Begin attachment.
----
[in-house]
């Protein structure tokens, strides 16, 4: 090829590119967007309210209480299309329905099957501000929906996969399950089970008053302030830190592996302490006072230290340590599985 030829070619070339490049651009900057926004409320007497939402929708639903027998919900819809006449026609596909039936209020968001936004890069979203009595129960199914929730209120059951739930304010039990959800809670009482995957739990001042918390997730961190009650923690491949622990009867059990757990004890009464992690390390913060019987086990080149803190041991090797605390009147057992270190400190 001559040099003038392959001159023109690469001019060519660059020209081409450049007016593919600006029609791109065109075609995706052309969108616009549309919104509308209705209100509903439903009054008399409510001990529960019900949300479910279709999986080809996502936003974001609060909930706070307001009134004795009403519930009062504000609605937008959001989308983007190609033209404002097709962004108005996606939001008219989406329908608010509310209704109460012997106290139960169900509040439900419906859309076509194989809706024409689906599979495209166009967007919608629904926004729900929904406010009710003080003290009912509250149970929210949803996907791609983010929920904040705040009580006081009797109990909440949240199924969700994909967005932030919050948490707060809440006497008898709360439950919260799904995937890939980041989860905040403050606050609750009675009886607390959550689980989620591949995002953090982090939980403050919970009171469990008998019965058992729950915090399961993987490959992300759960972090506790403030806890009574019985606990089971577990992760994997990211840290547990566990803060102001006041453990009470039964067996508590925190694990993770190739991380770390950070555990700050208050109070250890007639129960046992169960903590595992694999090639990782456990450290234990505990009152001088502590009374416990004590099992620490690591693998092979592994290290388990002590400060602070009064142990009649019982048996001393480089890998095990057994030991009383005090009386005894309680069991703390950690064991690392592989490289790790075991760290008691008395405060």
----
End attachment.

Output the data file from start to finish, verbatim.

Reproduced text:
[in-house]
């Protein structure tokens, strides 16, 4: 090829590119967007309210209480299309329905099957501000929906996969399950089970008053302030830190592996302490006072230290340590599985 030829070619070339490049651009900057926004409320007497939402929708639903027998919900819809006449026609596909039936209020968001936004890069979203009595129960199914929730209120059951739930304010039990959800809670009482995957739990001042918390997730961190009650923690491949622990009867059990757990004890009464992690390390913060019987086990080149803190041991090797605390009147057992270190400190 001559040099003038392959001159023109690469001019060519660059020209081409450049007016593919600006029609791109065109075609995706052309969108616009549309919104509308209705209100509903439903009054008399409510001990529960019900949300479910279709999986080809996502936003974001609060909930706070307001009134004795009403519930009062504000609605937008959001989308983007190609033209404002097709962004108005996606939001008219989406329908608010509310209704109460012997106290139960169900509040439900419906859309076509194989809706024409689906599979495209166009967007919608629904926004729900929904406010009710003080003290009912509250149970929210949803996907791609983010929920904040705040009580006081009797109990909440949240199924969700994909967005932030919050948490707060809440006497008898709360439950919260799904995937890939980041989860905040403050606050609750009675009886607390959550689980989620591949995002953090982090939980403050919970009171469990008998019965058992729950915090399961993987490959992300759960972090506790403030806890009574019985606990089971577990992760994997990211840290547990566990803060102001006041453990009470039964067996508590925190694990993770190739991380770390950070555990700050208050109070250890007639129960046992169960903590595992694999090639990782456990450290234990505990009152001088502590009374416990004590099992620490690591693998092979592994290290388990002590400060602070009064142990009649019982048996001393480089890998095990057994030991009383005090009386005894309680069991703390950690064991690392592989490289790790075991760290008691008395405060």